We introduce the ZP ChilliPot which is the first commercial rapid, portable electrochemical system for capsaicin detection. The ChilliPot analyses solutions of capsaicin in the appropriate buffer on a microelectrode. The device is combined with a user-interface app which reports the capsaicin concentration in equivalent Scoville heat units. The ChilliPot is designed for on-site testing and does not require laboratory-based equipment for operation. A value of capsaicin-related pungency can be provided in several minutes and measurements can be continued in succession. The ChilliPot can be operated readily and intuitively by anyone be they food technologists, pharmaceuticals or hobbyists.


The potential for electrochemical detection of capsaicin was first realised by the elucidation of the oxidation/reduction mechanism of capsaicin and its structural analogue, catechol [2]. Kachoosangi et al. demonstrated that the first electrochemical oxidation of capsaicin is linked with an irreversible hydrolysis step, followed by the production of o-benzoquinone on capsaicin which then undergoes a reversible redox loop [2]

Figure 2.  Mechanism for the electrochemical oxidation/reduction of capsaicin [2].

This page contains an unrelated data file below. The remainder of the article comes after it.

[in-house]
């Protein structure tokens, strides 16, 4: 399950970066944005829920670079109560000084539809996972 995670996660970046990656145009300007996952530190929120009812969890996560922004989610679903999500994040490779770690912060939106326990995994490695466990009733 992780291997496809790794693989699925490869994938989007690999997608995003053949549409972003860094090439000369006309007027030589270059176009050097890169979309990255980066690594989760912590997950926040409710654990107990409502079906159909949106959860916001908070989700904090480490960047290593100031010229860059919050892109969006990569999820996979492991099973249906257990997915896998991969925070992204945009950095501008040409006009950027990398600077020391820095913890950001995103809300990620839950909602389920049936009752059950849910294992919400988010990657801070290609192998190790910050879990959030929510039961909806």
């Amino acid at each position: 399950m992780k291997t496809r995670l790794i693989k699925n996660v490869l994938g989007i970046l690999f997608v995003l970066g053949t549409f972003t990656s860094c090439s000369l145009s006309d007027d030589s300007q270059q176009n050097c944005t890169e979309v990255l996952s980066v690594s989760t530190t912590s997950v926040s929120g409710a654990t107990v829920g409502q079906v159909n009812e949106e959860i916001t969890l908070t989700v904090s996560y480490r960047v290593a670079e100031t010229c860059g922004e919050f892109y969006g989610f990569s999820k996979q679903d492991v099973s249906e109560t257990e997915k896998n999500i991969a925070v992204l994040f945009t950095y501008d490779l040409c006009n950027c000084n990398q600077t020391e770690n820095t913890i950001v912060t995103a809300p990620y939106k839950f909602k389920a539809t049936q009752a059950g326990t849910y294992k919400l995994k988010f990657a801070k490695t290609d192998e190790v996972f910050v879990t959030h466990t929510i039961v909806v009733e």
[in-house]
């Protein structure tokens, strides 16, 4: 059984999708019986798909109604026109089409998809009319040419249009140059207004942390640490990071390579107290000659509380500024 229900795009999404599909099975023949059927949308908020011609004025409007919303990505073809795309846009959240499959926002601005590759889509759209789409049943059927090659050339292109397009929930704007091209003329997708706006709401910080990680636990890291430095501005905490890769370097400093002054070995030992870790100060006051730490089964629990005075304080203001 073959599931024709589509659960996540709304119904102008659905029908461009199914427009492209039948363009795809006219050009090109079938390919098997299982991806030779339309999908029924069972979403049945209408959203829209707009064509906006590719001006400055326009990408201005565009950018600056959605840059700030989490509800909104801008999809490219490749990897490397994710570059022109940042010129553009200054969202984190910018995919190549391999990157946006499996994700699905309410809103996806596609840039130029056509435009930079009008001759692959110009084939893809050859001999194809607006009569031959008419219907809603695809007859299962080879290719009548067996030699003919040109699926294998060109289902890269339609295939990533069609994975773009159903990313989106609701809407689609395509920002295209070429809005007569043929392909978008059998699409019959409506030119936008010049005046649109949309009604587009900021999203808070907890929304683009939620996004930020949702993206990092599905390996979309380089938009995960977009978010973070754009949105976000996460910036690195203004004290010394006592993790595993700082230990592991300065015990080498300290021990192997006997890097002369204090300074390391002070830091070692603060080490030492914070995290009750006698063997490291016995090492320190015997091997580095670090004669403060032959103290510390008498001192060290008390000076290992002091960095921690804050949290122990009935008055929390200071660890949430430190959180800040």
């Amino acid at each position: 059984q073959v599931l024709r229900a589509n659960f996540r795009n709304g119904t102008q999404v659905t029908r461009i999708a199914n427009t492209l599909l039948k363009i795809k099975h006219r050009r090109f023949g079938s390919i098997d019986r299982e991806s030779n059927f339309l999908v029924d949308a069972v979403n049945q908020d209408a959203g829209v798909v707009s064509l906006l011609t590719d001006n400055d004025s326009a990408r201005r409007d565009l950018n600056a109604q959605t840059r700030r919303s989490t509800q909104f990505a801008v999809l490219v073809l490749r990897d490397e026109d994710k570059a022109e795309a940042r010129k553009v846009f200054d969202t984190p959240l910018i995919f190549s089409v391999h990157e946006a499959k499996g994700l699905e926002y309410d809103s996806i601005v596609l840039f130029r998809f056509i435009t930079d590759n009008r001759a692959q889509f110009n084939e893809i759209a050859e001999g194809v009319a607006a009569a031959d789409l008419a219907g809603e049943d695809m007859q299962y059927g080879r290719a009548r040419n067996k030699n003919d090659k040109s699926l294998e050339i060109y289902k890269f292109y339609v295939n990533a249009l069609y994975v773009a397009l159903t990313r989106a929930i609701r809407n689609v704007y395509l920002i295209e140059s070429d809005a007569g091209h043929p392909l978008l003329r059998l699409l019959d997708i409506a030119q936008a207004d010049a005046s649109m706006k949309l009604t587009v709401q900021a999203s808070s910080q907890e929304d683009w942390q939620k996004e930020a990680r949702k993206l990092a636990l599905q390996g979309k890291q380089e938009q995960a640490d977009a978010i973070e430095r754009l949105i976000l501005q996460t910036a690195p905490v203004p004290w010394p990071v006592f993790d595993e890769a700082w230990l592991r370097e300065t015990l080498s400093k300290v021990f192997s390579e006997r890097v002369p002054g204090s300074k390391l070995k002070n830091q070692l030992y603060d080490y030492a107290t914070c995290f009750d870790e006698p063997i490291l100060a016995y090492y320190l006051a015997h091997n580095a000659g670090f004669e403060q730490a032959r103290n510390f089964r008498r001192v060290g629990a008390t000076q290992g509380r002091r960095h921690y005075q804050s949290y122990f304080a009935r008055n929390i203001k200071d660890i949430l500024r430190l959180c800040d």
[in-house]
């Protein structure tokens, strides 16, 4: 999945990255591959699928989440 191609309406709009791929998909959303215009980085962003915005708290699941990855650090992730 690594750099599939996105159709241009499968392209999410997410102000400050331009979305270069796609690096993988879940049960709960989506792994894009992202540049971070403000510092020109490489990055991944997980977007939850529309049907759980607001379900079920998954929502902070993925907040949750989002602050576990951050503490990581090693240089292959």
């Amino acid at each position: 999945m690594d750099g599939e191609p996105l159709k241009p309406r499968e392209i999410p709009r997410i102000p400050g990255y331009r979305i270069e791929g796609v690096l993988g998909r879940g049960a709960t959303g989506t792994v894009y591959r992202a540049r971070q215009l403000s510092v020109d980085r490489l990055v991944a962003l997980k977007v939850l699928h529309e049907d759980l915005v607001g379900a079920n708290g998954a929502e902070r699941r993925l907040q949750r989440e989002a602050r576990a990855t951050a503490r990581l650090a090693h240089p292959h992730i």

Cyclic Voltammetric quantification of capsaicin

Exploiting the electrochemical activity of capsaicin, the capsaicin content in solution can be determined using cyclic voltammetry.  Cyclic Voltammetry is an electroanalytical technique whereby the voltage is increased to a selected maximum voltage and then cycled back down to the starting voltage. During this voltage cycle, the characteristic current response which develops due to oxidation/reduction reaction is recorded on a voltammogram. Data from the voltammogram can be used to calculate concentrations of sample. Here we describe the quantification of capsaicin using cyclic voltammetry, performed using the ZP ChilliPot. 

Figure 3. ChilliPot Capsaicin quantification system

Capsaicin solutions are prepared in optimum pH buffer solution and then diluted to various concentrations. With the electrode inserted into the ChilliPot, 50µl of the sample capsaicin solution is added to the electrode surface and the measurement is initiated using optimised voltammetry conditions. A characteristic voltammogram is generated for the capsaicin. The method is then repeated with varying concentrations of capsaicin. The resulting voltammogram (Figure 4) demonstrates a consistent cathodic and anodic peak for all capsaicin concentration where the peak current increases with increasing concentration of capsaicin.

The voltammogram data is converted to parts per million using a proprietary calibration algorithm. The ppm value is converted to the Scoville heat units using the standard conversion of 1ppm equivalent to 15 SHU [3]. The duration of each test once the sample is on the electrode is 1.5 minutes. The nature of the test is simple, requiring little technical expertise to use the ChilliPot and minimal equipment. The ChilliPot is lightweight and portable, numerous samples can be tested in succession and repeat testing on a batch sample can be performed without the need to reconfigure test equipment or reagents.